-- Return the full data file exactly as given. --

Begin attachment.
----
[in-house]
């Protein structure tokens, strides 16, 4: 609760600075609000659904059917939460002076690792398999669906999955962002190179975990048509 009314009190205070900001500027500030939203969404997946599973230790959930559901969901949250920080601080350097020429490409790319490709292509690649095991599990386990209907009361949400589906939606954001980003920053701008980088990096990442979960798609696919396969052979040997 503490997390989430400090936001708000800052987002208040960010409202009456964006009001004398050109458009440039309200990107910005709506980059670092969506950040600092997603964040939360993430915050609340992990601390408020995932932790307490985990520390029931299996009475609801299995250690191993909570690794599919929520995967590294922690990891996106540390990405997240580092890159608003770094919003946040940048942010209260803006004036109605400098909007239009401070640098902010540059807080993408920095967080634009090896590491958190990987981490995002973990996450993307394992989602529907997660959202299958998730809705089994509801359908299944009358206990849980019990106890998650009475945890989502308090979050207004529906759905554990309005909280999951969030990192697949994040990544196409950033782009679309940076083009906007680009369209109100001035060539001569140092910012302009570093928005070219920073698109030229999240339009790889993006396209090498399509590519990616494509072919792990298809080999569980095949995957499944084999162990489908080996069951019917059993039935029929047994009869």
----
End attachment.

[in-house]
């Protein structure tokens, strides 16, 4: 609760600075609000659904059917939460002076690792398999669906999955962002190179975990048509 009314009190205070900001500027500030939203969404997946599973230790959930559901969901949250920080601080350097020429490409790319490709292509690649095991599990386990209907009361949400589906939606954001980003920053701008980088990096990442979960798609696919396969052979040997 503490997390989430400090936001708000800052987002208040960010409202009456964006009001004398050109458009440039309200990107910005709506980059670092969506950040600092997603964040939360993430915050609340992990601390408020995932932790307490985990520390029931299996009475609801299995250690191993909570690794599919929520995967590294922690990891996106540390990405997240580092890159608003770094919003946040940048942010209260803006004036109605400098909007239009401070640098902010540059807080993408920095967080634009090896590491958190990987981490995002973990996450993307394992989602529907997660959202299958998730809705089994509801359908299944009358206990849980019990106890998650009475945890989502308090979050207004529906759905554990309005909280999951969030990192697949994040990544196409950033782009679309940076083009906007680009369209109100001035060539001569140092910012302009570093928005070219920073698109030229999240339009790889993006396209090498399509590519990616494509072919792990298809080999569980095949995957499944084999162990489908080996069951019917059993039935029929047994009869």